Bush stands firm on Cuba during Miami visit
Despite his sinking popularity among Cuban Americans, President Bush
continued to hold the line on Cuba travel restrictions during a visit to
BY PATRICIA MAZZEI
President Bush came to Miami on Friday to meet with Cuban-American
leaders and raise money for GOP congressional candidates across the country.
Noticeably absent: Miami's three Cuban-American congressional members,
all Republicans waging spirited reelection races with Democratic
challengers who are trying to tie the incumbents to the Bush administration.
Reps. Lincoln Diaz-Balart and Mario Diaz-Balart and Ileana Ros-Lehtinen
all cited prior commitments. For the Diaz-Balarts, that included a Miami
fundraiser hosted by House Republican John Boehner of Ohio.
Bush, in what could be his last visit to Miami as president, held the
line on the Cuban embargo and remittances to the island while visiting
with the Cuban-American leaders.
Democrats have suggested that Bush's 2004 decision to further restrict
travel and remittances to Cuba angered once-diehard Republican
Cuban-American voters enough to put the three congressional seats into play.
Polls show former Hialeah Mayor Raul Martinez and former Miami-Dade
Democratic Party Chairman Joe Garcia within striking distance of the
Diaz-Balart brothers, despite the Republicans' solid lead among
Cuban-American voters in their districts.
Ros-Lehtinen is still favored in her race, although she is facing her
first serious challenge -- from Pinecrest businesswoman Annette Taddeo
-- since taking office 19 years ago.
Several groups -- and Democratic presidential candidate Barack Obama --
have asked the administration to at least temporarily lift the Cuba
travel and remittances ban in the wake of Hurricanes Gustav and Ike,
which left parts of the island under rubble.
But Bush, surrounded by 12 Cuban-American activists at Havana Harry's
restaurant in Coral Gables, held firm and said the Cuban government's
rejection of a U.S. offer of hurricane aid ``should tell the people of
Cuba and the people around the world that the Castro people are only
interested in themselves and their power.
''Our government has been very clear about our strategy, and that is . .
. that we will change the embargo strategy only when the government of
Cuba lets the people of Cuba express themselves freely,'' said Bush, who
did not take questions from reporters.
Bush met with the Cuban Americans for an hour, part of a whirlwind visit
that included a fundraiser at the Cocoplum home of developer Sergio Pino
-- a one-time member of the elite ''Rangers'' club of top fundraisers
The fundraiser was expected to bring in $500,000 with 90 people in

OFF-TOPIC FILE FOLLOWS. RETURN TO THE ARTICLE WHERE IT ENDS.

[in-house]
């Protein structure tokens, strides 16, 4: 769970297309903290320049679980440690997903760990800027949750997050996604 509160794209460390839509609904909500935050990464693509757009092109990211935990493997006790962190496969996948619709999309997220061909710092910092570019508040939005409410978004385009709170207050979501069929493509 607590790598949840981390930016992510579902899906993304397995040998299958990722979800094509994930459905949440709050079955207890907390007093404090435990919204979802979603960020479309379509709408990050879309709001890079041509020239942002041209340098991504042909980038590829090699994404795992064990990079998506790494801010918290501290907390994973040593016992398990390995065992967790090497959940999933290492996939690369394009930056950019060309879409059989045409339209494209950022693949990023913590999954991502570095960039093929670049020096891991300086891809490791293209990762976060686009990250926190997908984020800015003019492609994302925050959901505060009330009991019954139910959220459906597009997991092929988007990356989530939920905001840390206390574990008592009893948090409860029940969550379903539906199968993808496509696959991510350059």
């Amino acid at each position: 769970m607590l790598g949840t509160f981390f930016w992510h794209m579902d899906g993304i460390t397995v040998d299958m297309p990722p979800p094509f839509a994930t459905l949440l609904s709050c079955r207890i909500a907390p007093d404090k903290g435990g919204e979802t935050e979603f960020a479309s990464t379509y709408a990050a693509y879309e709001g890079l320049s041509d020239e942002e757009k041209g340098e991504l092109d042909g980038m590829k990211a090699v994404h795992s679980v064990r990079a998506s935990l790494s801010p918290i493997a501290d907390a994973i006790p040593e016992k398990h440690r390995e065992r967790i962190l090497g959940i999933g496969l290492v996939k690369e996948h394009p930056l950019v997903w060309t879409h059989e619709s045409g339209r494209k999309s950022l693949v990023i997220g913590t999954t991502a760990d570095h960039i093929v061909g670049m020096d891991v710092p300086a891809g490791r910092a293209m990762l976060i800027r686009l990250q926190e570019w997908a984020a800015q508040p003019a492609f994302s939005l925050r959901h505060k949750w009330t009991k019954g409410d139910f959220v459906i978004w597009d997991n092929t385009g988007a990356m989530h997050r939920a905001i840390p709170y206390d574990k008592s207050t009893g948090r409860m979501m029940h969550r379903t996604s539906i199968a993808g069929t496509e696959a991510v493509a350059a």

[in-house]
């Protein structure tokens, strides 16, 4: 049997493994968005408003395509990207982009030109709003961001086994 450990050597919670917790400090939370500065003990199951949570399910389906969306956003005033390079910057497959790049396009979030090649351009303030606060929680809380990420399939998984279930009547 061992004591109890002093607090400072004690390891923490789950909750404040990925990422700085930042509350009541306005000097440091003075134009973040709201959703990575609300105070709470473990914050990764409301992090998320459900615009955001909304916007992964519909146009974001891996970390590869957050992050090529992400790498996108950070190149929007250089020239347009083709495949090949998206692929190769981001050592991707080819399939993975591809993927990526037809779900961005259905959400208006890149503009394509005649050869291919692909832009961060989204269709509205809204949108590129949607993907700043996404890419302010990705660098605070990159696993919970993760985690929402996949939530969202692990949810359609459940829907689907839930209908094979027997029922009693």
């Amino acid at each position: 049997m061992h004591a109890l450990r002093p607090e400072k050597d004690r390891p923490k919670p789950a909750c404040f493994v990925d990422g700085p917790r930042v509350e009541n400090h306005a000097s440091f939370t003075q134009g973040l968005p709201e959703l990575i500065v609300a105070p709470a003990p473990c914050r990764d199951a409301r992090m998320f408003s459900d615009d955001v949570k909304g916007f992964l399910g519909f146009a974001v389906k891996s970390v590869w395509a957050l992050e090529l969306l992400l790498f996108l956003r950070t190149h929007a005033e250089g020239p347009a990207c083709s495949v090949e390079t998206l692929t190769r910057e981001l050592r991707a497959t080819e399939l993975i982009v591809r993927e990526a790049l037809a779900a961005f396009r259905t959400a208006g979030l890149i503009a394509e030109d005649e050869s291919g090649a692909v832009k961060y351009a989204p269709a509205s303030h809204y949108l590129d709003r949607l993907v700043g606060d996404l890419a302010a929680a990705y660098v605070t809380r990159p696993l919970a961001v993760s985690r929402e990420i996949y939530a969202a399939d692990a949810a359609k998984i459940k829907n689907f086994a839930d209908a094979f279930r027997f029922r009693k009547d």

attendance, a GOP official said. The money will benefit congressional
races around the country.
Bush, who has courted the influential Cuban-American voting bloc since
he first ran for the presidency in 2000, struck a nostalgic tone as he
met with the group. Several exiles have said they had hoped to celebrate
a free Cuba with Bush.
''I have been privileged to know many around this table for nearly eight
years as I've been president,'' he said, noting that he got to know them
when he was campaigning. ``My little brother [former Florida Gov. Jeb
Bush] introduced me to these Cuban Americans with whom I work with one
goal in mind, and that is the freedom of Cuba.''
The president's South Florida swoop snarled Miami traffic Friday
afternoon, with most of LeJeune Road and part of Red Road blocked south
of Miami International Airport to make way for the motorcade.
Drivers got out of their cars and walked to see Bush pass by, many of
them waving American flags and snapping photos on their cellphones. A
few gave the president a thumbs-down and held ''Obama '08'' signs --
including a large poster that read ``Republicanos por Obama.''
Democrats believe they have a shot at peeling off Cuban-American voters
from the once-reliable Republican voting bloc. Also courting those
voters in Miami on Friday was Democratic Sen. Bob Menendez of New
Jersey, a child of Cuban exiles. Menendez said he'd been campaigning in
Miami since Thursday night, talking to Hispanics on behalf of Obama --
who is running ahead with the Hispanic vote in all swing states but Florida.
''The Cuban Americans, as I experienced today, have a broad view,''
Menendez said in an interview. ``They're not just rigidly focused on
Cuba policy, although that's important.''
Democratic Rep. Yvette Clarke of New York, the daughter of Jamaican
immigrants, will also be campaigning on behalf of Obama in Broward and
Miami-Dade counties this weekend, reaching out to Caribbean communities.
Miami Herald staff writer Lesley Clark contributed to this report.